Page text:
MICAH: I have considered it. I used to do a bit of stage back in middle and high school. The thing is, I’ve never really considered myself a full on actor. A lot of the other voice actors at FUNi I consider “actors”. They study it and pursue it. It’s their passion. You can be really into something, like drawing, or designing clothes, and stuff like that, but if you have to do it for a job, it starts losing its charm. For me, I’m an artist first. But when I had to sit down and do illustrations as my job, it wasn’t as enjoyable. Acting, on the other hand, is something I find enjoyable, and don’t mind it as a job. I don’t get tired of it or get frustrated while doing it. Maybe I’ll branch out eventually but for now I’m cool with voice acting.

DHGF: Have you ever voice acted any video games?

MICAH: Yup! I did a few small video games. I think the biggest one was Atari’s remake of Centipede, called Centipede Infestation, and I played the main character in that. I flew out to LA to record it. Then, I did a kiddie camp sort of game, it was for Cabela’s. I also do voice acting for indie games and visual novels at times.

DHGF: Do you ever watch any of the shows that you do?

MICAH: Yeah, I do. Not all of them. I usually watch the ones that really appeal to me. If I feel like I developed some sort of relationship with the show, I will sit down and watch it. And as a fan it’s enjoyable because you wanna figure out how the final thing turned out. With Soul Eater, I could not wait to watch it. I was in a cast of a ton of A-list voice actors. I wanted to hear everyone else, forget about my parts. But yeah, if I really like the show, I will be more than happy to just sit down and watch the entire thing. I just did that with Okami-san

MALINDA [Of SynchroHearts]: Is it awkward to hear yourself?

MICAH: Oh, I hate hearing myself! (laugh) We did the voice actor duel panel and they picked clips from some of our shows. One of them was from the first episode of Soul Eater. I wanted to hide, I was so embarrassed (laughs). I don’t mind if people watch it on their own, but if I have to be in the same room, I will walk out. When I went back home to visit, my friends and I were hanging out watching like… Adventure Time or something and one of them said, “Wait a second, I know what we can do,” and pulled out Soul Eater. I was like… NO. While I’m happy you support the industry, let’s not watch it while I’m around. And then another one of my friends mentioned he’d never seen Soul Eater. So they popped it in and started watching the dub. I walked out. I was like, “Nope. I’ll see you guys later.” (laughs) Yeah, I’m not a big fan of listening to myself. I mean, sometimes I’ll listen to my performance, just to see how I did. It usually turns into a critique fest where I’m just yelling at the screen, “You moron! Why did you say it like that?” or “Oh man, the fans are gonna hate you for this.” (laughs)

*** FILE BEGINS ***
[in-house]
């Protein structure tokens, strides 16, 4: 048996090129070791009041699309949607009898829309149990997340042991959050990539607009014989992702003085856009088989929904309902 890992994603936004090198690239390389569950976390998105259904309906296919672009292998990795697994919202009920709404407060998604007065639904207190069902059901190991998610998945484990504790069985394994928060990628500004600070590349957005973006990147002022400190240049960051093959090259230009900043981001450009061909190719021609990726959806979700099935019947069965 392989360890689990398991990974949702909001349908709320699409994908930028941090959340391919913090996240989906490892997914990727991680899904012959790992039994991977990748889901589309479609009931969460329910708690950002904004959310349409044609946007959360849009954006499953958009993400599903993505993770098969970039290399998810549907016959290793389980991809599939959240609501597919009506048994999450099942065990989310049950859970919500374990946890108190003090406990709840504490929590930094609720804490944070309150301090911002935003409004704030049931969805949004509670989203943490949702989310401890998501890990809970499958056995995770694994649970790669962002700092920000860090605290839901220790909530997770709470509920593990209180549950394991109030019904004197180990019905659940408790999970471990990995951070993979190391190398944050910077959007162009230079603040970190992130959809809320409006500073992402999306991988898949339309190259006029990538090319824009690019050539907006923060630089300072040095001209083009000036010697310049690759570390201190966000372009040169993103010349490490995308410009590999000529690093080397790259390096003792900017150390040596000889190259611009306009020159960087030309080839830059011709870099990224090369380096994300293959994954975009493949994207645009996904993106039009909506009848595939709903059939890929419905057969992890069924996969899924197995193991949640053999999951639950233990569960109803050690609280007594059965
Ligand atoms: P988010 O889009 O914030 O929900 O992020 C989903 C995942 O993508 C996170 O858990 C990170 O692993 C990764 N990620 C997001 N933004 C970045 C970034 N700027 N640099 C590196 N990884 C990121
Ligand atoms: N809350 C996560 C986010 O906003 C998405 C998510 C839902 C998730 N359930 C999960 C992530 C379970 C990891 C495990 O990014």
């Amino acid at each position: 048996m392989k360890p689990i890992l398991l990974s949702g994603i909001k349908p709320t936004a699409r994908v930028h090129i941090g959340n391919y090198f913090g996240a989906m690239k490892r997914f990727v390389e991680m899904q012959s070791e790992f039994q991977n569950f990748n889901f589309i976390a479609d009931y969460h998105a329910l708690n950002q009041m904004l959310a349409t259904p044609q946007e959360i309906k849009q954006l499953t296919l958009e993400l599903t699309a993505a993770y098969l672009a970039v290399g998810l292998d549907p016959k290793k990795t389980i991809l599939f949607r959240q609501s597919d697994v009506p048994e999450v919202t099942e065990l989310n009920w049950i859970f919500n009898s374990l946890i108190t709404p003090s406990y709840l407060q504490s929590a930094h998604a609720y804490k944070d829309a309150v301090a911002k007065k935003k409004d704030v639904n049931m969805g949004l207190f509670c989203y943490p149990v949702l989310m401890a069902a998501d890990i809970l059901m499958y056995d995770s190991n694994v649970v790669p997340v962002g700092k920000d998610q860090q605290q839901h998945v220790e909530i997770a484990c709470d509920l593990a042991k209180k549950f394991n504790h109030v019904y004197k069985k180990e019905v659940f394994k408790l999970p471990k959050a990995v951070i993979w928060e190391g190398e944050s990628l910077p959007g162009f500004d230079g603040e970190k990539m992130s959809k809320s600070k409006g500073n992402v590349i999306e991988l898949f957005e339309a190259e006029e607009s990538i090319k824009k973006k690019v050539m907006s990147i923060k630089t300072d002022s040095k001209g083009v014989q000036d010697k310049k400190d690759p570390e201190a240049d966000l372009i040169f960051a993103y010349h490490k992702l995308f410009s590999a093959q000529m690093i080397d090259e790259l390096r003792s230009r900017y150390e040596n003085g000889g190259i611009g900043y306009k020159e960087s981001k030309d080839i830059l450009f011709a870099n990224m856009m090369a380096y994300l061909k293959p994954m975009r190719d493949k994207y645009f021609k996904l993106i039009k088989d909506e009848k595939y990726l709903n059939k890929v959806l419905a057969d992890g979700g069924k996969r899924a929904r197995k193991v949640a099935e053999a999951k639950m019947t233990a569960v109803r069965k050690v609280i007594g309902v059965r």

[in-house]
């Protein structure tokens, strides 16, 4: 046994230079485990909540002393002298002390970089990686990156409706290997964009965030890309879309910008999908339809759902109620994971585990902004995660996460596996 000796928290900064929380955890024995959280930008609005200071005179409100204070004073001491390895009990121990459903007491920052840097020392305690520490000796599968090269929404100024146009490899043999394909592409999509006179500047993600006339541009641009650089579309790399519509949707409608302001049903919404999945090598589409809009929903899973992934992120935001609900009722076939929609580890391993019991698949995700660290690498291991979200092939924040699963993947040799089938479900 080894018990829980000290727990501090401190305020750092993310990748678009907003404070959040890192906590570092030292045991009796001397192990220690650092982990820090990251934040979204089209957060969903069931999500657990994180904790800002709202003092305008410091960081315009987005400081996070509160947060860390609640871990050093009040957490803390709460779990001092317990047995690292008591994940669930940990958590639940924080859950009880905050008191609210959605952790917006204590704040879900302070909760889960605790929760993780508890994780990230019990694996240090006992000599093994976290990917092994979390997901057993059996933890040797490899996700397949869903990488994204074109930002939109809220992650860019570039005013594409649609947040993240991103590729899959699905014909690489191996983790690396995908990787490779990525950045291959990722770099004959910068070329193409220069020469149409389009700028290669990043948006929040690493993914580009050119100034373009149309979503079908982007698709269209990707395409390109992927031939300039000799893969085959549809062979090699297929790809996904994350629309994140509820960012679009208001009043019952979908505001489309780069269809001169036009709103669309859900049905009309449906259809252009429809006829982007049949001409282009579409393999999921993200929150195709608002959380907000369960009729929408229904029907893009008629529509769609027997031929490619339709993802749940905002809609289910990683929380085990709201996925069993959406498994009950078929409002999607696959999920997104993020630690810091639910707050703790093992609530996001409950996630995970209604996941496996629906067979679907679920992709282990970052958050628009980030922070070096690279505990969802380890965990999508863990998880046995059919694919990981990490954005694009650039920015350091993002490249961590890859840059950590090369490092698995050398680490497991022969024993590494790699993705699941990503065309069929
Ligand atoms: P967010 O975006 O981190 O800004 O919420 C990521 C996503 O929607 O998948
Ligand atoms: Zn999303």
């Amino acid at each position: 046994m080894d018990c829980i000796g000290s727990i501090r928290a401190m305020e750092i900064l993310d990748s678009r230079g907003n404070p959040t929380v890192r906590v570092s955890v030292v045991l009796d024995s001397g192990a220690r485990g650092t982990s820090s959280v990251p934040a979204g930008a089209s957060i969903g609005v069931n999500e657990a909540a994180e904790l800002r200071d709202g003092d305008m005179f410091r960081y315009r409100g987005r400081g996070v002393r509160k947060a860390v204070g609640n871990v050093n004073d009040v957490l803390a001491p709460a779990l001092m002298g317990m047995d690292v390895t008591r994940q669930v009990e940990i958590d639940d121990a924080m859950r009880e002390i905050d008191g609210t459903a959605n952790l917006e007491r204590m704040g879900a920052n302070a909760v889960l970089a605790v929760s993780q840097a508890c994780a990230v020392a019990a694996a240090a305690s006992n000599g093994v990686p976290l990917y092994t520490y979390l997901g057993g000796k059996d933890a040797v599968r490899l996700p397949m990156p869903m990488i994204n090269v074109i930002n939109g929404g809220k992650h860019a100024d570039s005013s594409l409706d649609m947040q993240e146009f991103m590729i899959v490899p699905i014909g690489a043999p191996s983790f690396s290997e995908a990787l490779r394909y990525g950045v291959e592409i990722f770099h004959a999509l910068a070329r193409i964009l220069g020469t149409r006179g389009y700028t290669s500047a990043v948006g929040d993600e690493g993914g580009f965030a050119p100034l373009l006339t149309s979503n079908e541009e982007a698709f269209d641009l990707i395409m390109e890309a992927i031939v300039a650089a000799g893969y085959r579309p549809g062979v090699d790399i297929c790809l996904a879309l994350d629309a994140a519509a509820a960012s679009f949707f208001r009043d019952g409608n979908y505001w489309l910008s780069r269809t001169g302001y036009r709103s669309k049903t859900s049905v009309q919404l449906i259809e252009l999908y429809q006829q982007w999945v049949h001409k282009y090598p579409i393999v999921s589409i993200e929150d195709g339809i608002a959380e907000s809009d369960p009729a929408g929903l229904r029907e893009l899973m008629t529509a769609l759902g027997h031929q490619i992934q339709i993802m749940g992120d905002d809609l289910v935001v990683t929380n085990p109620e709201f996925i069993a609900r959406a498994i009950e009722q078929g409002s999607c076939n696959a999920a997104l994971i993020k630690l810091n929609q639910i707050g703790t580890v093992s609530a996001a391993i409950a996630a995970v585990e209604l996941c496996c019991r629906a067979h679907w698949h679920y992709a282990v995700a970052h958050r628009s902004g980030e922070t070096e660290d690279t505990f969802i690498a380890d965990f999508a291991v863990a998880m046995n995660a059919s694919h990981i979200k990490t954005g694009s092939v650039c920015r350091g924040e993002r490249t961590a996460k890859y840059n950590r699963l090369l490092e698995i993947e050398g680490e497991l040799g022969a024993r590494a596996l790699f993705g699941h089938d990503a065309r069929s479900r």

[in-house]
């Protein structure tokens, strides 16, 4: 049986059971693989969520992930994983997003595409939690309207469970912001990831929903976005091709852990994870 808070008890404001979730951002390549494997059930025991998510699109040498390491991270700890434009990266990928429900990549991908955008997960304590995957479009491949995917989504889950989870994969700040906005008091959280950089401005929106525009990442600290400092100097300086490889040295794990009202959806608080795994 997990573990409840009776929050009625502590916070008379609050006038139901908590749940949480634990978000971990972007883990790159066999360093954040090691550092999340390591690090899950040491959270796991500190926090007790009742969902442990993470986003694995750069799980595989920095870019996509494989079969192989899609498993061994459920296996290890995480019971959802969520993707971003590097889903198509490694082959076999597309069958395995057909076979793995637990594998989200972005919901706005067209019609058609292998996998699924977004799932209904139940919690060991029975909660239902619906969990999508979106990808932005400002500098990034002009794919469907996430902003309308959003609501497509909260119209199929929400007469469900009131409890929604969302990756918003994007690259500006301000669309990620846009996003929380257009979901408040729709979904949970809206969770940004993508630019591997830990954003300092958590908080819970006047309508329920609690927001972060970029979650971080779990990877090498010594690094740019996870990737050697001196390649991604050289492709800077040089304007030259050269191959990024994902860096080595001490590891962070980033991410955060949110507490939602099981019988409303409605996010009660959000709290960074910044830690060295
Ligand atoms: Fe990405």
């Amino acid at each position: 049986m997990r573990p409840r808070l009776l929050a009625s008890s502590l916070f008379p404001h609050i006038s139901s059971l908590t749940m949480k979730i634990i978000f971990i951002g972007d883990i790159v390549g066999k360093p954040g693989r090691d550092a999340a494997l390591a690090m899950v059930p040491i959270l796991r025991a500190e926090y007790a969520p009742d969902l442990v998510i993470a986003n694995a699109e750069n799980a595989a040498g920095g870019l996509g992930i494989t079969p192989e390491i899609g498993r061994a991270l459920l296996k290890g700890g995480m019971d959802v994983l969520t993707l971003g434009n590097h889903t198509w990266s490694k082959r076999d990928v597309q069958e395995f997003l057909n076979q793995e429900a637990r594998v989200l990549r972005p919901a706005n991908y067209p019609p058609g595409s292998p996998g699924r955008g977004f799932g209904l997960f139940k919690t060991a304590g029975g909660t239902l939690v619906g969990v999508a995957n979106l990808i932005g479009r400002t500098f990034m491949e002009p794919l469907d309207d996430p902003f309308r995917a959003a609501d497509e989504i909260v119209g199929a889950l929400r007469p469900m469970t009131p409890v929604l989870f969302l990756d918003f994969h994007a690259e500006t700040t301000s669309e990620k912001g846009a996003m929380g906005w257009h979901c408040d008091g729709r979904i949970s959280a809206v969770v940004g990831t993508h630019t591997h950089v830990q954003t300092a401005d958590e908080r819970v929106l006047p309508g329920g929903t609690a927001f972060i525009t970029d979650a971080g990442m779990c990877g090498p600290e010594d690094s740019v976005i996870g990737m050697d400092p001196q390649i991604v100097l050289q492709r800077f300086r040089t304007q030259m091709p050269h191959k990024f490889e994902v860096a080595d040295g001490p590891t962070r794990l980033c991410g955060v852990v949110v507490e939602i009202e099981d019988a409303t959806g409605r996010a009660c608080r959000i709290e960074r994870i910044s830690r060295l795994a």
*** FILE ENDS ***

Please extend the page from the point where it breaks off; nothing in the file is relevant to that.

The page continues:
DHGF: My last question for you is if you have any advice for anybody that wants to become a voice actor.

MICAH: Um… Be an actor, first. That way you can use everything that you’ve learned and apply it to your voice acting. Good instinct will only get you so far. And get familiar with how you sound! I’ve seen a lot of people watch themselves or hear a clip of their voice and say, “WHOA! Do I really sound like that, bro?” What you sound like and what you THINK you sound like are usually different.

Work hard and accept criticism and direction from people in the know. That way you can work on your “weaknesses.” I guess to use a physical example, I took martial arts and once in a while we would have to fight our sensei. We’d get the beat down of our lives and go home limping. The next day, you’d know exactly where your defense needed work because you’d be bruised there. When you know what your weaknesses are, you can build upon them and get better.

DHGF: Well, that’s it!

MICAH: Cool, thank you!

DHGF: Thank you so much!

MICAH: Thank you!




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Crystal Steltenpohl